One more point about Coulombe's treatment of Roughing It should be noted, and that is his curiously autobiographical treatment of the text. In one brief passage, Coulombe observes that "While readers might chuckle at Sam's romantic imaginings, Twain himself defended him against most charges" (55). Usually referred to as either "the narrator" or sometimes the "tenderfoot" or "innocent," the narrator of Roughing It is now a character named "Sam." Coulombe offers no hint of a reason for treating the narrator of Roughing It with this unprecedented name (indeed, the name "Sam" appears nowhere in the book at all). In this light, it can at times seem downright weird to read of the author of Roughing It as Mark Twain, which establishes a case in which a purportedly real author named Twain has carefully crafted a fictional persona known as Sam, thereby reversing much of what scholars have come to think about the Clemens-Twain duality. At the very least, this reversal founded upon the assumption of Roughing It's autobiographical integrity warrants some explanation from Coulombe.
To be fair, not all of the problems with this text may be entirely Coulombe's fault. An alert reader of this book will wonder, for instance, at the editorial guidance its author received when she or he notices that the chapter-by-chapter breakdown given at the end of the "Introduction" copies almost verbatim lengthy passages from the first few paragraphs of each of the chapters. Which is to say, once one is fully into the book, the "Introduction" strikes one less as a concise and compelling synthesis of the argument and more as a cut-and-paste, last-minute and, hence, much less effective summary. Similarly, a number of footnotes throughout the book repeat supplementary information across chapters, with a few doing so, again, almost verbatim. No doubt many books, perhaps especially those that begin as dissertations, at one point or another are put together in this way. Any university press editor who allows such an unfinished, not yet fully integrated text to move through production, though, would do well to read a bit more carefully.
Far and away, Coulombe's most interesting and thought-provoking chapter is the fourth one, entitled "Mark Twain's Native Americans and the Repeated Racial Pattern in Adventures of Huckleberry Finn." This chapter seeks to establish a pattern of racial identification in Twain's career-long treatment of Native Americans that has its corollary in how Huck responds to and identifies with Jim. Describing a movement moving from "neutral association, sympathetic identification, vestigial prejudice, [to] emotional abandonment" (107), Coulombe argues that Twain lends these very emotional stages to Huck, up to and including the evasion chapters. This argument provides the best and most compelling reading of a canonical Twain novel in the context of positions and ideas staked out in earlier western writings (Coulombe cites such works of Twain's as "The Noble Red Man" and, of course, Roughing It, as well as other journalistic descriptions of Indians). This chapter succeeds where the others, unfortunately, come up short--it provides an interesting, debatable argument with an appropriate measure of evidence and citation. It seeks to contextualize Twain within Twain, and it does so well.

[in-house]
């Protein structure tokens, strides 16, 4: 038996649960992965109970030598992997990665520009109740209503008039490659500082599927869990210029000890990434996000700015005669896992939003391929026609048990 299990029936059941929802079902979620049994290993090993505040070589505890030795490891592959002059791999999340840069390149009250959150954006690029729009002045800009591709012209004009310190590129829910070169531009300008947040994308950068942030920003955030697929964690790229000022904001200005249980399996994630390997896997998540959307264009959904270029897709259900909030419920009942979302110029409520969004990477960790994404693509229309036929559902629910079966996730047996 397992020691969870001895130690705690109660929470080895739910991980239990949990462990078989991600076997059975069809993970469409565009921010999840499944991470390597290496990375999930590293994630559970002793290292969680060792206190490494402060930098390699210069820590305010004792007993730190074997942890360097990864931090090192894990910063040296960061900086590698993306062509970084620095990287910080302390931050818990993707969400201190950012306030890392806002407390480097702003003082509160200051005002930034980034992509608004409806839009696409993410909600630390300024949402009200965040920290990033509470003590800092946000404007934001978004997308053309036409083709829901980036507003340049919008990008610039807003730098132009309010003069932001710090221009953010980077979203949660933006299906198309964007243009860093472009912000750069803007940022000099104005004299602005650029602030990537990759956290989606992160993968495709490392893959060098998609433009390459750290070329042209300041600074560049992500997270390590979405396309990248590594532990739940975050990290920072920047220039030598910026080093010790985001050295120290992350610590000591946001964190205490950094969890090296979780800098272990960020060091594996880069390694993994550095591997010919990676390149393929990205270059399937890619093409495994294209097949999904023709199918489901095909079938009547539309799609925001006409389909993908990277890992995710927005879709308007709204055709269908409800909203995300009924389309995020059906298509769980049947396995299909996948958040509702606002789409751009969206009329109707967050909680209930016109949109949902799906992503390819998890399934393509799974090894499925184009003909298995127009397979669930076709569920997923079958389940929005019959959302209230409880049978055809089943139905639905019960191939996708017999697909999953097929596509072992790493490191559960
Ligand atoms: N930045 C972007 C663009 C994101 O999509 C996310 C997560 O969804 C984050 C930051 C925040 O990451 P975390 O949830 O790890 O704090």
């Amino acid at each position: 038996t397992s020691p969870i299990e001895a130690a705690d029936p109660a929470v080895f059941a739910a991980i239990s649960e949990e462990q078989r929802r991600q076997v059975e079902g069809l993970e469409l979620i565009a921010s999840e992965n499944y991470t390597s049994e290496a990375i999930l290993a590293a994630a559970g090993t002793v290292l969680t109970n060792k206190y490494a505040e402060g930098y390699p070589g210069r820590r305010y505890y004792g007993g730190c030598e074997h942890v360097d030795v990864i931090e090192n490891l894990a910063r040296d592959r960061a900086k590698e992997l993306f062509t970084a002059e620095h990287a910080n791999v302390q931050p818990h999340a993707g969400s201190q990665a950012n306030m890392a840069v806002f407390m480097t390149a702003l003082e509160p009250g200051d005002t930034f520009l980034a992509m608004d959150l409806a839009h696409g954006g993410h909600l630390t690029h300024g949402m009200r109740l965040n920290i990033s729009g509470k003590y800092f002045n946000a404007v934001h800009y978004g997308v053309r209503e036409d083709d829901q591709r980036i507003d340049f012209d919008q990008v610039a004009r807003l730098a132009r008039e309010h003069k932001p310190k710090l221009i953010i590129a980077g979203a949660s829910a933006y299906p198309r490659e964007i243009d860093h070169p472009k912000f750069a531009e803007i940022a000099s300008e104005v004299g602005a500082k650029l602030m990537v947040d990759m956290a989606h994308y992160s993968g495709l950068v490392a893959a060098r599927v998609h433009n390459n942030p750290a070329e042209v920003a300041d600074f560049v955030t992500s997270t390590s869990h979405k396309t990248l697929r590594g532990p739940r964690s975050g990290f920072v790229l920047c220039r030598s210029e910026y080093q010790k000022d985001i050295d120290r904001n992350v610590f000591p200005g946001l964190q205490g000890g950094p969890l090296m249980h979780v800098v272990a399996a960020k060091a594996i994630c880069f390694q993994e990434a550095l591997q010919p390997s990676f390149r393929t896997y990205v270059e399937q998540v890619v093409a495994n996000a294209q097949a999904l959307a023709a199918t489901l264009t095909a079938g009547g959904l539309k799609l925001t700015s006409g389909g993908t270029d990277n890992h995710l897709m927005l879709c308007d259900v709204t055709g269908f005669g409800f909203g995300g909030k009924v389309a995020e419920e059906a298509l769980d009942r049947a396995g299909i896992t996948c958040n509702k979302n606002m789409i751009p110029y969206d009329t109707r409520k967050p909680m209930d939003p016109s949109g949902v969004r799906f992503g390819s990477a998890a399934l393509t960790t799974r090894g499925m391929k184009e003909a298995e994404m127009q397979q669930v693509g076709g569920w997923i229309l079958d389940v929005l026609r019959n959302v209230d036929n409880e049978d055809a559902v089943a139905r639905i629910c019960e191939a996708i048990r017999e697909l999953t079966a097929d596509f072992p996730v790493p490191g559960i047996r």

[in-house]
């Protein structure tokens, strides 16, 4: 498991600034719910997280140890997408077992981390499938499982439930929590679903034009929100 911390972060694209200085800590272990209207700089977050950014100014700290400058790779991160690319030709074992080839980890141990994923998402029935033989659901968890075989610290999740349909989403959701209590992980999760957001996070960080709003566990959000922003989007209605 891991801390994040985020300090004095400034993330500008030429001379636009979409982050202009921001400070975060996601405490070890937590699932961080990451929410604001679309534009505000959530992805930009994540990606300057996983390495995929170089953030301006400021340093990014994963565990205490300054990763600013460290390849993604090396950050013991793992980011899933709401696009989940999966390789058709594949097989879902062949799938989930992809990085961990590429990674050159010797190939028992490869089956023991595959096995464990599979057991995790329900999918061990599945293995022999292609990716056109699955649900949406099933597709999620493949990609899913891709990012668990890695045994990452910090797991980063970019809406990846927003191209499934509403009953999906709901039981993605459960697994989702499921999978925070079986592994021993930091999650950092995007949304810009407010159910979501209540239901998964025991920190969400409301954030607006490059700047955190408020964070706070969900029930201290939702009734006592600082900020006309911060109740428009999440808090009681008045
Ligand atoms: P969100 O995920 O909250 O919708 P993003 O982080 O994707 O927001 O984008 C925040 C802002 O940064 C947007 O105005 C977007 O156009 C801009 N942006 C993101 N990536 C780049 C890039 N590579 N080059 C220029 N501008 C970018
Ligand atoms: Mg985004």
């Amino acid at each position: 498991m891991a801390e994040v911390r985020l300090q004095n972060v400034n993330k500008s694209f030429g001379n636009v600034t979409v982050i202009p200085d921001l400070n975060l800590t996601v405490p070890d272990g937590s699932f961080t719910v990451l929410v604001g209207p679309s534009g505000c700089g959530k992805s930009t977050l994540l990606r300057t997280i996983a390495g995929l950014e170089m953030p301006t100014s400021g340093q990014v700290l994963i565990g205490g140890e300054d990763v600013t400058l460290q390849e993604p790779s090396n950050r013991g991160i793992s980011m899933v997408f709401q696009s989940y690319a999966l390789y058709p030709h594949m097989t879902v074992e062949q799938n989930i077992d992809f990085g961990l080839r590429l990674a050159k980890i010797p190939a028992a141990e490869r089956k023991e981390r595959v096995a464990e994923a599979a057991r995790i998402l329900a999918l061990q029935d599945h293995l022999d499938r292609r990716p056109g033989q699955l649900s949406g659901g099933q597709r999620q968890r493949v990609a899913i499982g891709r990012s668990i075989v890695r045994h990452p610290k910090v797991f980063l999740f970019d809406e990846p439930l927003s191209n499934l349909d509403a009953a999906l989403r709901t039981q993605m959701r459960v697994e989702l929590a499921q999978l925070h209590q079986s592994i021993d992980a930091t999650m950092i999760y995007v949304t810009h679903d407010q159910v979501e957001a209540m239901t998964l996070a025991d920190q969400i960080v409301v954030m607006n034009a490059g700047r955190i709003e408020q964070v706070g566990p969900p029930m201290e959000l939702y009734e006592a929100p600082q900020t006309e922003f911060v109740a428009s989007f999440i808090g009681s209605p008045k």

In his concluding chapter, which argues for Twain's direct influence on Willa
Cather's Nebraska fiction, Coulombe plainly and confidently asserts the following:
"Twain and Cather were the first two American fiction writers who explicitly
re-created their own authorial awakening. Twain recorded his rise to prominence
as a writer in Roughing It--further shaping his authorial ascent in Life
on the Mississippi--and Cather mirrored the process in The Song of the
Lark [published in 1915]" (144). It would appear as if Coulombe has
forgotten here about several significant, antecedent novels in the American
Künstlerroman tradition, texts such as Jack London's Martin Eden,
Mary Austin's A Woman of Genius, and, prior to Twain, Herman Melville's
Pierre (published, respectively, in 1909, 1912, and 1852). And if, by
following Coulombe's lead in recognizing in this category an ostensibly non-fictional
tale of artistic self-realization by a writer who also wrote fiction, then The
Education of Henry Adams and perhaps even the "Custom-House" introduction
to Hawthorne's The Scarlet Letter also come to mind (published in 1907
and 1850). Admittedly, this last point may very much seem like nitpicking. However,
the flatly erroneous assertion about Twain's and Cather's accomplishments in
a specific genre points once more to a regrettable tendency of Mark Twain
and the American West to generalize without sufficient forethought or support.
This tendency ultimately undercuts what might otherwise be persuasive insights
that have the potential to reconfigure much of what scholars make of Twain's
western years. Coulombe is quite correct when he asserts "It is time that
we pay more attention to the influence of western ideals and stereotypes on
the writings of Mark Twain and his literary descendants" (159). Sadly,
Coulombe's own effort, although a good start, does not yet fully answer the